Ask Juan: Is It Possible To Speak Spanish Quietly?

is it possible to speak spanish quietly juanofwords
Like our cultura, our language is a celebration.

So the other day I just happened to overhear this conversation.  Believe it or not, I wasn’t even trying to listen.  My Metiche tendencies have very purposely been subdued over the past couple of months.  Okay, okay… so not really.  I’ve just been kind of too busy to be as chismoso as usual.  I promise to change that.  I promise!  De cualquier manera at the end of the conversation, which was the only part that I really caught, one person leaned over and asked their lunch partner this question.  They sounded sincerely curious and since I had not caught the beginning part of their conversation I immediately decided it wasn’t even worth getting worked up about.  But the question did pique my curiosity.

Is its possible to speak Spanish quietly?

Now granted the people speaking Spanish in the room were speaking quite loudly.  They were four young people, two men and two women, chilangos or regios from what I could make out, and they were carrying on about some of their friends or acquaintances that had been at some type of event with them recently.  The jokes were flowing, as were the carcajadas, and well, I just gotta tell you, some of their cracks (mostly about their friends or acquaintances who weren’t there) were actually kind of funny.  That’s one of the things I do when eating alone in public places, observe and listen to anything interesting that’s taking place around me.  Hence the metiche part of my personality.  Come to think of it, I think I was chuckling quite loudly, at one point even turning around to smile at them and let them know that I was a Spanish-speaker too and was enjoying their banter.

That’s probably why the pair of curious lunch mates on my other side had all but completely gone unnoticed until they got up to leave and asked that question.

In that moment, when I overheard the question, my eyebrows went up, my eye balls kind of rolled back a little bit.  Their question didn’t really offend me, but in some way it seemed very inappropriate.  Later that day and in the ones after, that’s when my mind seriously began to obsess over the question.  I know, it is possible to speak Spanish quietly.  People tend to think everyone in my family is completely soft spoken.  I guess we are, mostly when we’re speaking English though.  When we use our native Spanish, for some reason, it always seems we can’t help but to raise the volume in our voices too.  I know plenty of others as well who are not as soft spoken in English as we are and who are WAY louder in Spanish.  I mean WAY LOUDER!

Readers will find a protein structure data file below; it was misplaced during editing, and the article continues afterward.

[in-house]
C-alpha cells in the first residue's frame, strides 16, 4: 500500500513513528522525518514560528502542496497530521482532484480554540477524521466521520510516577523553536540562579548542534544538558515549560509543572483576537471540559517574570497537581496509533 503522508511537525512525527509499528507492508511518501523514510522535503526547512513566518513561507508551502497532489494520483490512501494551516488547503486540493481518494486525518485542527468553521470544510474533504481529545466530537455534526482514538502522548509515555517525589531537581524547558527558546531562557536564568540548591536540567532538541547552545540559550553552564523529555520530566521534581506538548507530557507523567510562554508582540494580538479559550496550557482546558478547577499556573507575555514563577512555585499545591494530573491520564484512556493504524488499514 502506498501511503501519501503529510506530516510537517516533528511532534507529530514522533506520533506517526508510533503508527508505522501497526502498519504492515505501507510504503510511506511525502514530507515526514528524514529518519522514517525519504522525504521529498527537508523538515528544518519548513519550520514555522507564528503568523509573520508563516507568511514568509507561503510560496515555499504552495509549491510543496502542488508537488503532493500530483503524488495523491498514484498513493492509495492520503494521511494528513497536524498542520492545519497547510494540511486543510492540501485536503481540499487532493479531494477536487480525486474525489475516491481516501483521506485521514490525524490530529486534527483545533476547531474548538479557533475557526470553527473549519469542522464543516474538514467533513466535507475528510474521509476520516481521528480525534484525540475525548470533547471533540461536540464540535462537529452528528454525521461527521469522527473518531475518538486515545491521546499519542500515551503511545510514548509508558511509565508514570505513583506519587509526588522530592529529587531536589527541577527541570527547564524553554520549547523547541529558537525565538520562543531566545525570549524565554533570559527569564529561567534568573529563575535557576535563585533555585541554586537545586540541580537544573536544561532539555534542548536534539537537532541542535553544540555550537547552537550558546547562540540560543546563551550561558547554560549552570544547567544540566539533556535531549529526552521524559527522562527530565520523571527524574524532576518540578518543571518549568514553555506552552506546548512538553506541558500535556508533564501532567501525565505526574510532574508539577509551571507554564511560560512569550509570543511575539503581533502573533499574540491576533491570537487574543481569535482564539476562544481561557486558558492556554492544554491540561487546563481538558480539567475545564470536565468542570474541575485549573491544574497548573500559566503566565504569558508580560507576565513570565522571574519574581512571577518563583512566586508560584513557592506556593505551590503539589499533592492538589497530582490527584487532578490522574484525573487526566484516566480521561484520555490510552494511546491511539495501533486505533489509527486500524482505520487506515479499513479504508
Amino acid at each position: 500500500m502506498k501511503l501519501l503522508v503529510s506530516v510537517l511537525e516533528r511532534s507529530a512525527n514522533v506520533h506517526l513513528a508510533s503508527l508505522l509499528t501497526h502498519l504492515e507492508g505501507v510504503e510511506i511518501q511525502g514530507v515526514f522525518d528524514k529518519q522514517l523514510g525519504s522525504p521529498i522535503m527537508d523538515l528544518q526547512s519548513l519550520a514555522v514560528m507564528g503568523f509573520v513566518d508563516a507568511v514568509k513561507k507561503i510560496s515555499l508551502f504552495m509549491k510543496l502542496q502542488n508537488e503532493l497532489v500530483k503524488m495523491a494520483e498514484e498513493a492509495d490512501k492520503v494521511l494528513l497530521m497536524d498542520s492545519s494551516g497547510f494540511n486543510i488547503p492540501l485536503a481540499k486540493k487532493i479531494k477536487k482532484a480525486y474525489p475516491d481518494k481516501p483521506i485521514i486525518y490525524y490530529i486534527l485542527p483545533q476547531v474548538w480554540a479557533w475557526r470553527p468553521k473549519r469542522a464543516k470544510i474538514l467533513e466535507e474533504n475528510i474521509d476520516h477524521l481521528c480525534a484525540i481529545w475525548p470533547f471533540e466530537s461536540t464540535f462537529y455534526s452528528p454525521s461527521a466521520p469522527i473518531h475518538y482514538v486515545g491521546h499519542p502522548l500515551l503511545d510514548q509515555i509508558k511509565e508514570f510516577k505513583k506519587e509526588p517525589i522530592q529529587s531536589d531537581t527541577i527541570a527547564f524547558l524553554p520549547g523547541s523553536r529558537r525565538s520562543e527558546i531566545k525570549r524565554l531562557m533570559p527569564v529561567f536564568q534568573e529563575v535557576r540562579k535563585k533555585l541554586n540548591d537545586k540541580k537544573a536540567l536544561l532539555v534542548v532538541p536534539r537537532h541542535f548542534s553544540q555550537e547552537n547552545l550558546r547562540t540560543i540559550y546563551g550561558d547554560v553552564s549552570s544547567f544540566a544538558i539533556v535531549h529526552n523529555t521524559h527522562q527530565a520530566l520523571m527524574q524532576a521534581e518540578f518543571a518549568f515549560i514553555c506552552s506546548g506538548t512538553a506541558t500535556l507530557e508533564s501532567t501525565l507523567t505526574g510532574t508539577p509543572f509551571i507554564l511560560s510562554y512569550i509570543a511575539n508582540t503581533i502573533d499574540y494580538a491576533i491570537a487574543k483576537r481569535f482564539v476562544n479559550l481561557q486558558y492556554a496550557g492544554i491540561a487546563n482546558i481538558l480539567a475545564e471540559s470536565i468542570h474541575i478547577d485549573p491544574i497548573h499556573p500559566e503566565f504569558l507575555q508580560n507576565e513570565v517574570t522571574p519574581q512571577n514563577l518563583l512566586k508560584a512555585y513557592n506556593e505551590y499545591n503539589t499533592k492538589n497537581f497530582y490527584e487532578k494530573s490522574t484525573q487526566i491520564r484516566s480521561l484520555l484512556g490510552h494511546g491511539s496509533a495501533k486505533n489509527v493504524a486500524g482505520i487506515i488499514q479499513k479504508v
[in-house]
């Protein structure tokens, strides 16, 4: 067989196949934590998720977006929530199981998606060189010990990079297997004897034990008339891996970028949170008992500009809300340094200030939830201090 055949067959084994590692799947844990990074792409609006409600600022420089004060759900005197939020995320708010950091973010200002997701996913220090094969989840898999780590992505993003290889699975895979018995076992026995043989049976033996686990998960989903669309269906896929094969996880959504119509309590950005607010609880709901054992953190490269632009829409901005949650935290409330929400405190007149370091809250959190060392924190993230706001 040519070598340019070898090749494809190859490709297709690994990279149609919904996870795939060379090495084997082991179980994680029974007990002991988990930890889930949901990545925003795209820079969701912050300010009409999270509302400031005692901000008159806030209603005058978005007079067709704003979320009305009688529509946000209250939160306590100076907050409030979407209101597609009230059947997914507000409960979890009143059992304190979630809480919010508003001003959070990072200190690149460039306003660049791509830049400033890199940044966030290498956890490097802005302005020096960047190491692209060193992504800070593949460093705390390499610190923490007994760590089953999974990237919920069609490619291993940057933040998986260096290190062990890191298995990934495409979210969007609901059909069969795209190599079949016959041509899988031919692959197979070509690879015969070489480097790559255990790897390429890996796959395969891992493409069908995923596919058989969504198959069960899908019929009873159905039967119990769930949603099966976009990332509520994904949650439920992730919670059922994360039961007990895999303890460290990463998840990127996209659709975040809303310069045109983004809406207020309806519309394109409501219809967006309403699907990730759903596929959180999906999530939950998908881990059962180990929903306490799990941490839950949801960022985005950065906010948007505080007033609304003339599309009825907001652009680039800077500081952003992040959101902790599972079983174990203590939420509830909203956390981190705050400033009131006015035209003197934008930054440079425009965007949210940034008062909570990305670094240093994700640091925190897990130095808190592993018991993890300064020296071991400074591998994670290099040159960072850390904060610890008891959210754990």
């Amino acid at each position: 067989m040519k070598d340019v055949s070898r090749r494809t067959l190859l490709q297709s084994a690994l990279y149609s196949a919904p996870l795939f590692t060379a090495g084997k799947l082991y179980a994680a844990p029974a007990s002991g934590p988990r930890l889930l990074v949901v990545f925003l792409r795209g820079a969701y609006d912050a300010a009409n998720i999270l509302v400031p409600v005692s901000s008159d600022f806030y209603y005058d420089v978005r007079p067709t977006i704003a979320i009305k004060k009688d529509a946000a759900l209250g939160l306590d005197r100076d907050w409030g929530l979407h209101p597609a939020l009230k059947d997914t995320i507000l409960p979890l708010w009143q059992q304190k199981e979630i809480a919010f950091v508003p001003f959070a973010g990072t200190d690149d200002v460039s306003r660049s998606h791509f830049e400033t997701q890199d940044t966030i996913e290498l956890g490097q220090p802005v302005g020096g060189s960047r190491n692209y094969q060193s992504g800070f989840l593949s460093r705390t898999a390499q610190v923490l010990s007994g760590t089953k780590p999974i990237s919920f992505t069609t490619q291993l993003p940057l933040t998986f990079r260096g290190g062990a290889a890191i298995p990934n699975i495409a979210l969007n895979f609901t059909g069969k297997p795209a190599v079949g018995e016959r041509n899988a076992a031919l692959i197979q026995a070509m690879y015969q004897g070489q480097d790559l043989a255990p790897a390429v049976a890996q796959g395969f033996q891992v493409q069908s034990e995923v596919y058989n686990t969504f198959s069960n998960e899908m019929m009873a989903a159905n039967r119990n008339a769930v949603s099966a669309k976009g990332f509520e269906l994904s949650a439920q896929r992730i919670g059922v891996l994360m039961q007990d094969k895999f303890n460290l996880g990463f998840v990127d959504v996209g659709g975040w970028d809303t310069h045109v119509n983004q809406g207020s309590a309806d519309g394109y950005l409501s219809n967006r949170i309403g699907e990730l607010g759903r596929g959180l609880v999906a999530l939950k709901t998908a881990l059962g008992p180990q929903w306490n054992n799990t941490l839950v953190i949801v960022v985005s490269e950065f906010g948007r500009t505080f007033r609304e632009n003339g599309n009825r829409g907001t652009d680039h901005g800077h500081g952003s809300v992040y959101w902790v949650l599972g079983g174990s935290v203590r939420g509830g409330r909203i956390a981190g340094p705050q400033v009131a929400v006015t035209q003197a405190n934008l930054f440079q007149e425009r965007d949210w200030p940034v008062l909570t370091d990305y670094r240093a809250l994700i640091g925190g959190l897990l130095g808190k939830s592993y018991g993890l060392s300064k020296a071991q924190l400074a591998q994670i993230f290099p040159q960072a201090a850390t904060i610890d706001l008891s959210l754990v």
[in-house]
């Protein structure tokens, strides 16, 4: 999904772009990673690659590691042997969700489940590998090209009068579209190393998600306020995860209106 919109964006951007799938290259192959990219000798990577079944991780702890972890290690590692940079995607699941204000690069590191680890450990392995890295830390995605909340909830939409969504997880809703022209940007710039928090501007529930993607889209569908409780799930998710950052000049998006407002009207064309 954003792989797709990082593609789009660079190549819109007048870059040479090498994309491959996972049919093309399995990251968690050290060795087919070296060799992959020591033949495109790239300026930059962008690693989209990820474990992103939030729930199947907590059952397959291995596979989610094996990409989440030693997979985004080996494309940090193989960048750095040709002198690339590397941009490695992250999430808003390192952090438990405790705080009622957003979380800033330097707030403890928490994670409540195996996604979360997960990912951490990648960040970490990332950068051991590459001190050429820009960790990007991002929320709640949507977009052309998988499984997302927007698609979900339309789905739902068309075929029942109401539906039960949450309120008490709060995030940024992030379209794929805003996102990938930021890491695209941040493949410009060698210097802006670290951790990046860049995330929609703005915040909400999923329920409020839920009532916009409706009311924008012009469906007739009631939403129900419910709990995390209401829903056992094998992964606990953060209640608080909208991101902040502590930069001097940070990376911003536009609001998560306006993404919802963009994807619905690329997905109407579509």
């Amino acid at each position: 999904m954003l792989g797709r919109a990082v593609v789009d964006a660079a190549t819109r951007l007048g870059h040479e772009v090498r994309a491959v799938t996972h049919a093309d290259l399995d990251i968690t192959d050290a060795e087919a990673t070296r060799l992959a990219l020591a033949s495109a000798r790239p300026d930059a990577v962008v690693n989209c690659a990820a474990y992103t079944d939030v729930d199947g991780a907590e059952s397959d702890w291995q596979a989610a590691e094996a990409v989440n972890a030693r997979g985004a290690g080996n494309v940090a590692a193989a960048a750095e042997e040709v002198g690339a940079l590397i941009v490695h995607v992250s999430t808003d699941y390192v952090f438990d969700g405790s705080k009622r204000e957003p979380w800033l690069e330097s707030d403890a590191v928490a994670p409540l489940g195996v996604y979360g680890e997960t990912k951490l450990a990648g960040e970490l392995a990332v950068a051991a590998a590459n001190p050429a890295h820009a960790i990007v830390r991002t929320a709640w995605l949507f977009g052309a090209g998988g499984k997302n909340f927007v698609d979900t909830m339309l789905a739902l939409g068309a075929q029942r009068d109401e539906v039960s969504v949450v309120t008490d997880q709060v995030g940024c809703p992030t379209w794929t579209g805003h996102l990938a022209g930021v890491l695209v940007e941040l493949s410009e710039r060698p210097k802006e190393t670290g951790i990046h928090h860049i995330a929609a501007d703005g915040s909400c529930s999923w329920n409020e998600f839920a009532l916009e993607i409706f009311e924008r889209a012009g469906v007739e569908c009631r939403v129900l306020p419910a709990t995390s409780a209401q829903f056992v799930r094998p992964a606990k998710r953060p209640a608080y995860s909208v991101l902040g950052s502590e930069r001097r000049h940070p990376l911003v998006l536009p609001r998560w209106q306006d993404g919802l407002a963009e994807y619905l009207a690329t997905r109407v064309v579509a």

Why is that?  I wondered.

Then a thought raced into my mind.  Of course we speak Spanish more loudly!  Like our Latino culturas, our language is all about celebration.  We’re celebrating the fact that we have preserved our language over so many generations.  We’re celebrating the fact that so many of us, across the globe, and across so many borders can speak the same language.  We’re celebrating like that Gloria Estefan song that says hablemos el mismo idioma, dame la mano mi hermano.  Or maybe it’s just the fact that there are so many more words in the romanticism of el español.  Whatever the case, I now had the answer to this stranger’s question.

No.  It’s not possible to speak Spanish quietly.  And even if it were, we wouldn’t want to anyway!

What do you think?  Do you speak more loudly in Spanish?  Why do you think so many of us do?  I’d love to read your perspective on the subject.

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8 thoughts on “Ask Juan: Is It Possible To Speak Spanish Quietly?